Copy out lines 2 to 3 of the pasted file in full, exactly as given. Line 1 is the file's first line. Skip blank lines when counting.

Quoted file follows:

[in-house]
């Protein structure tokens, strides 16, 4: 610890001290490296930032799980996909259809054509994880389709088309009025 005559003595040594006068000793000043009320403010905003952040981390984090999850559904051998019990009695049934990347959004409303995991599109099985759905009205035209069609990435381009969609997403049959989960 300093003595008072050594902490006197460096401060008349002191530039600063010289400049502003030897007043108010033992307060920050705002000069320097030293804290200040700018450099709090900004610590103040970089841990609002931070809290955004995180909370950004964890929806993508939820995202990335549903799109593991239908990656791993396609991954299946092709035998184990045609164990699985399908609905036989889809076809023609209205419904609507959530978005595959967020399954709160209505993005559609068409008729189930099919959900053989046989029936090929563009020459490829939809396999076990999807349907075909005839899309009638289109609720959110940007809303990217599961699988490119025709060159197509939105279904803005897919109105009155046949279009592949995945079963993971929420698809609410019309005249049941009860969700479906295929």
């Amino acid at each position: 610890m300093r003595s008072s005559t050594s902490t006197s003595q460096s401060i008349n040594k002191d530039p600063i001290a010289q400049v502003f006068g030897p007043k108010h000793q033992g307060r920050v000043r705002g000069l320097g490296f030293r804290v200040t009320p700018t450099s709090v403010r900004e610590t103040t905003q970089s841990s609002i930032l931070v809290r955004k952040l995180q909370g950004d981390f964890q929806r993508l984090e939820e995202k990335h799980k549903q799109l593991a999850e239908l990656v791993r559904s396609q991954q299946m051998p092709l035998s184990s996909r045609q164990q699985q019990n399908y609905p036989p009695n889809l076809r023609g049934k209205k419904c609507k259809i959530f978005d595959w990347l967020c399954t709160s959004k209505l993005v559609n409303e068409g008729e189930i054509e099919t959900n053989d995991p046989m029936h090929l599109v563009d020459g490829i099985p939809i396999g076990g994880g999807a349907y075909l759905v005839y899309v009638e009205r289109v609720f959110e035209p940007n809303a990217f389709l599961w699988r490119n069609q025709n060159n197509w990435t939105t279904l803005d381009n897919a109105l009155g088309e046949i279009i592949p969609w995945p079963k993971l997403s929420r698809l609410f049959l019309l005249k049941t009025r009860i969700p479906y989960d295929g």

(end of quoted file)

């Protein structure tokens, strides 16, 4: 610890001290490296930032799980996909259809054509994880389709088309009025 005559003595040594006068000793000043009320403010905003952040981390984090999850559904051998019990009695049934990347959004409303995991599109099985759905009205035209069609990435381009969609997403049959989960 300093003595008072050594902490006197460096401060008349002191530039600063010289400049502003030897007043108010033992307060920050705002000069320097030293804290200040700018450099709090900004610590103040970089841990609002931070809290955004995180909370950004964890929806993508939820995202990335549903799109593991239908990656791993396609991954299946092709035998184990045609164990699985399908609905036989889809076809023609209205419904609507959530978005595959967020399954709160209505993005559609068409008729189930099919959900053989046989029936090929563009020459490829939809396999076990999807349907075909005839899309009638289109609720959110940007809303990217599961699988490119025709060159197509939105279904803005897919109105009155046949279009592949995945079963993971929420698809609410019309005249049941009860969700479906295929």
């Amino acid at each position: 610890m300093r003595s008072s005559t050594s902490t006197s003595q460096s401060i008349n040594k002191d530039p600063i001290a010289q400049v502003f006068g030897p007043k108010h000793q033992g307060r920050v000043r705002g000069l320097g490296f030293r804290v200040t009320p700018t450099s709090v403010r900004e610590t103040t905003q970089s841990s609002i930032l931070v809290r955004k952040l995180q909370g950004d981390f964890q929806r993508l984090e939820e995202k990335h799980k549903q799109l593991a999850e239908l990656v791993r559904s396609q991954q299946m051998p092709l035998s184990s996909r045609q164990q699985q019990n399908y609905p036989p009695n889809l076809r023609g049934k209205k419904c609507k259809i959530f978005d595959w990347l967020c399954t709160s959004k209505l993005v559609n409303e068409g008729e189930i054509e099919t959900n053989d995991p046989m029936h090929l599109v563009d020459g490829i099985p939809i396999g076990g994880g999807a349907y075909l759905v005839y899309v009638e009205r289109v609720f959110e035209p940007n809303a990217f389709l599961w699988r490119n069609q025709n060159n197509w990435t939105t279904l803005d381009n897919a109105l009155g088309e046949i279009i592949p969609w995945p079963k993971l997403s929420r698809l609410f049959l019309l005249k049941t009025r009860i969700p479906y989960d295929g």